S31 (5) 11 – The Lodger

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    Craig @craig

    The Doctor must solve the mystery of a staircase that people go up but never go down. This episode introduces Craig Owens, played by James Corden. I like to think Moffat named him after me after I accosted him in the street, but that’s highly unlikely. 😀

    You can watch it here until 19 January:

    PhaseShift @phaseshift
    Time Lord

    S31 (5) 11 – The Lodger (repeat, BBC3 7.45pm Sat 19 January 2013)

    What the Dan Martin Guardian Blogs thought at the time can be accessed here. (and congratulations @janetteb – you made your first comment on this blog).

    In figures: Overnight figures were 4.6m, timeshift figures were 6.44m. Audience Appreciation Index (AI) was 87 (Excellent).

    Of interest: This episode was placed aganst a world cup match between England and the USA, and featured Matt Smith’s football skills.

    With guest appearances by James Corden and Daisy Haggard, this saw writer Gareth Roberts update a comic strip story he wrote that featured the Doctor sharing Mickey Smith’s flat for a while. As well as the general hilarity, the story saw the introduction of another time machine, and posed the question – who has that power?

    Thoughts on this welcome.

    blenkinsopthebrave @blenkinsopthebrave

    A personal favourite. The football game alone is worth the price of admission.

    Since first watching the episode, I will quite often turn to Mrs Blenkinsop at the end of the day: “Pizza, booze, telly?”

    janetteB @janetteb

    The Lodger was an excellent episode which nicely plays upon the Doctor as alien. He is so often the all knowing genius. It was nice to see him both being inept and brilliant. It was also a reminder that he is a normally a tourist on earth. In this episode he become “an expat” which is a whole different ball game. (Tourist language guides don’t tell you how to read bills in a foreign language for instance). Craig was a brilliant foil for the Dr and I think deserves to be elevated to assistant status.



    ScaryB @scaryb

    Just for info, this is what we said before on Dan Martin’s blog

    I suspect this is one of those episodes which has grown in people’s affections/appreciation in time. Tho the response was generally positive, it suffered from being straight after the Van Gogh one, with its place in the overall arc not yet being clear.

    And we still don’t know who/what was building the time machine  If a very similar design hadn’t turned up with the Silence I might just have been prepared to go with it’s being a random off-course, on auto pilot time machine. But having reintroduced it, I’ll be disappointed if they don’t revisit it.

    Re original broadcast coinciding with the World Cup – I’m always impressed with the obv forward planning of the episodes – original broadcasts often coincide with big current events (esp UK ones) that reflect events in-episode – see also Easter, gen election etc. Gives it that added frisson. (And possible legs to @blenkinsopthebrave‘s 4th wall theory)

    janetteB @janetteb

    I think some of the negative comments were related more to the casting of James Cordon rather than the episode itself. A lot of U.K viewers had a negative predisposition toward the episode because of  his former T.V. appearances. As an Aussie, who had never seen or heard of the actor before, I was not influenced by that knowledge; a rare instance where ignorance is a blessing. Ialso remember enjoying reading all the discussion about it on line. I don’t think I posted much then if at all because anything I wanted to say would inevitably have already been said.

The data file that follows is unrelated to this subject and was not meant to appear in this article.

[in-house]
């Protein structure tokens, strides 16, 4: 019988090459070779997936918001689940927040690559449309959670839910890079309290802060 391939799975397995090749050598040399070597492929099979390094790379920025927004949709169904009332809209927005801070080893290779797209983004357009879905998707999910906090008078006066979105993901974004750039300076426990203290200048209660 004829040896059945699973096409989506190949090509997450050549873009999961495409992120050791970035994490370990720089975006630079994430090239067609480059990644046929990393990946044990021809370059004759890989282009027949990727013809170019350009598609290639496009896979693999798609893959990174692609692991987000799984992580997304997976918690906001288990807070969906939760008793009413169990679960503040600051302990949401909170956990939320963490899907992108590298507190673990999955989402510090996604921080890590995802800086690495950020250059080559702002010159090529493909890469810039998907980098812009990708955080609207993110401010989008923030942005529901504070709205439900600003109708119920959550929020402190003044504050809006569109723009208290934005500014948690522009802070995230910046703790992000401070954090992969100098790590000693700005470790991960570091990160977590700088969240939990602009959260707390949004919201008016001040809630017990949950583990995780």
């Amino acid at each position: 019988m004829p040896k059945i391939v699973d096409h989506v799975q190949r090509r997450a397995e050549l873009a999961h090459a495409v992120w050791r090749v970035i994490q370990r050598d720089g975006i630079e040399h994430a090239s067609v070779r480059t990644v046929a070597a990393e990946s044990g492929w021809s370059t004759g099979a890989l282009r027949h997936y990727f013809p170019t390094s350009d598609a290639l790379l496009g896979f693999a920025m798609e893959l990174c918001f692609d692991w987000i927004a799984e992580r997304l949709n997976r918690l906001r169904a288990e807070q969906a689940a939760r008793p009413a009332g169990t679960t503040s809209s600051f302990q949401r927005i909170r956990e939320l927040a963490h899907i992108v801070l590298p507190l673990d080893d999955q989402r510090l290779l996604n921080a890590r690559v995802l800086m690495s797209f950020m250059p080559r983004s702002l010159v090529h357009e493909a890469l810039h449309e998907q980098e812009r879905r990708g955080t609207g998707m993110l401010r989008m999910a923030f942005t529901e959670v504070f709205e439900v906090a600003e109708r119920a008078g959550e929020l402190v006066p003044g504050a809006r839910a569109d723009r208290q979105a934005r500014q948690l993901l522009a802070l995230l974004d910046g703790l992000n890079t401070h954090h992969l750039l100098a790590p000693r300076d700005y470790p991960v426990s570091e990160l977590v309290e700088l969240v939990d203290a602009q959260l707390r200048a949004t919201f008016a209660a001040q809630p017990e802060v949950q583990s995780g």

I doubt the glaring questions raised in the episode will ever be answered my suspicion is that each series must be narratively self supporting.



    Anonymous @

    Just rewatched this, so here’s a few thoughts:

    It’s not in my top tier of favourite episodes – more a second division one perhaps. And I’m not sure why. It’s got a great script and Matt Smith is wonderful in it. One of his best turns as the Doctor, I’d say.

    James Corden is also good in this and I blame this episode for making me think for a while that he wasn’t in fact a truly annoying, self-obsessed prat. He’s since returned to form and I won’t be fooled again. But while he’s really rather good in this episode, I think it’s actually Daisy Haggard that makes the episode. Her absence from Closing Time for me was acutely felt and that episode was largely a failure, I think and served to illustrate that Craig wouldn’t be a good idea for a permanent companion unless Sophie was in tow.

    That TARDIS in the loft bugs me — as does the fact that it looks suspiciously like a Jagaroth spaceship (especially with the splintered in time aspect of Clara now). I don’t think it can be a coincidence that this console room is also where the Silence hang out. It’s possible of course that it was a production decision and that they didn’t want to build a new set for the Silence and that this was really rather a cool set. It’s definitely significant and I think will be hopefully returned to later.

    I did wonder, whether the Silence are actually present in this episode and just using their powers of memory wiping on both the characters and the audience. I’ve also been wondering if the Silence have something to do with the Time Lords — maybe some wraith-like manifestation of the ones stuck in the Time Lock, or some sort of biological weapon that they unleashed before being trapped (a la The Apocalypse Device. Fans of Dr Who Weekly will know what I’m talking about here.)